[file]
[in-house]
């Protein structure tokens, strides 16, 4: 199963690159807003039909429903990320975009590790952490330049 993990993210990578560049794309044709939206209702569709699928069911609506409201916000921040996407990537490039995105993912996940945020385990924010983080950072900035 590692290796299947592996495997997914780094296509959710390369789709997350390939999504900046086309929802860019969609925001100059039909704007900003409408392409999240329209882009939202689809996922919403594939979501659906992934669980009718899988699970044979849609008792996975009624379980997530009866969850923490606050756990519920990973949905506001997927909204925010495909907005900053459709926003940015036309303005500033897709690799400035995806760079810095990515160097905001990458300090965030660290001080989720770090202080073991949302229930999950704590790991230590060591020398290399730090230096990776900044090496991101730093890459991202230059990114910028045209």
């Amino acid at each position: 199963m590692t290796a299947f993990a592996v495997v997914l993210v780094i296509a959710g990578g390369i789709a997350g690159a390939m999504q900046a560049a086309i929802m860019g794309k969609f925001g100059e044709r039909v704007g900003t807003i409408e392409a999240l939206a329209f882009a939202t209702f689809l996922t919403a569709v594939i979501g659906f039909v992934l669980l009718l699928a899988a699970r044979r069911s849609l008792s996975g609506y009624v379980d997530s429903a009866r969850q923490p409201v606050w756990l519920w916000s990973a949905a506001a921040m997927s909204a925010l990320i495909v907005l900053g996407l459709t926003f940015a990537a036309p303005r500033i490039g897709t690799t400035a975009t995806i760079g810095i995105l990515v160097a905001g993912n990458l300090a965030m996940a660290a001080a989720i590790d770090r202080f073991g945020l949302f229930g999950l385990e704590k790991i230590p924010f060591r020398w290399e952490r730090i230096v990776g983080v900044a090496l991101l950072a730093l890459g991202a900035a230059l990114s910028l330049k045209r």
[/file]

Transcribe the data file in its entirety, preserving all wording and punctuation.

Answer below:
[in-house]
């Protein structure tokens, strides 16, 4: 199963690159807003039909429903990320975009590790952490330049 993990993210990578560049794309044709939206209702569709699928069911609506409201916000921040996407990537490039995105993912996940945020385990924010983080950072900035 590692290796299947592996495997997914780094296509959710390369789709997350390939999504900046086309929802860019969609925001100059039909704007900003409408392409999240329209882009939202689809996922919403594939979501659906992934669980009718899988699970044979849609008792996975009624379980997530009866969850923490606050756990519920990973949905506001997927909204925010495909907005900053459709926003940015036309303005500033897709690799400035995806760079810095990515160097905001990458300090965030660290001080989720770090202080073991949302229930999950704590790991230590060591020398290399730090230096990776900044090496991101730093890459991202230059990114910028045209």
């Amino acid at each position: 199963m590692t290796a299947f993990a592996v495997v997914l993210v780094i296509a959710g990578g390369i789709a997350g690159a390939m999504q900046a560049a086309i929802m860019g794309k969609f925001g100059e044709r039909v704007g900003t807003i409408e392409a999240l939206a329209f882009a939202t209702f689809l996922t919403a569709v594939i979501g659906f039909v992934l669980l009718l699928a899988a699970r044979r069911s849609l008792s996975g609506y009624v379980d997530s429903a009866r969850q923490p409201v606050w756990l519920w916000s990973a949905a506001a921040m997927s909204a925010l990320i495909v907005l900053g996407l459709t926003f940015a990537a036309p303005r500033i490039g897709t690799t400035a975009t995806i760079g810095i995105l990515v160097a905001g993912n990458l300090a965030m996940a660290a001080a989720i590790d770090r202080f073991g945020l949302f229930g999950l385990e704590k790991i230590p924010f060591r020398w290399e952490r730090i230096v990776g983080v900044a090496l991101l950072a730093l890459g991202a900035a230059l990114s910028l330049k045209r």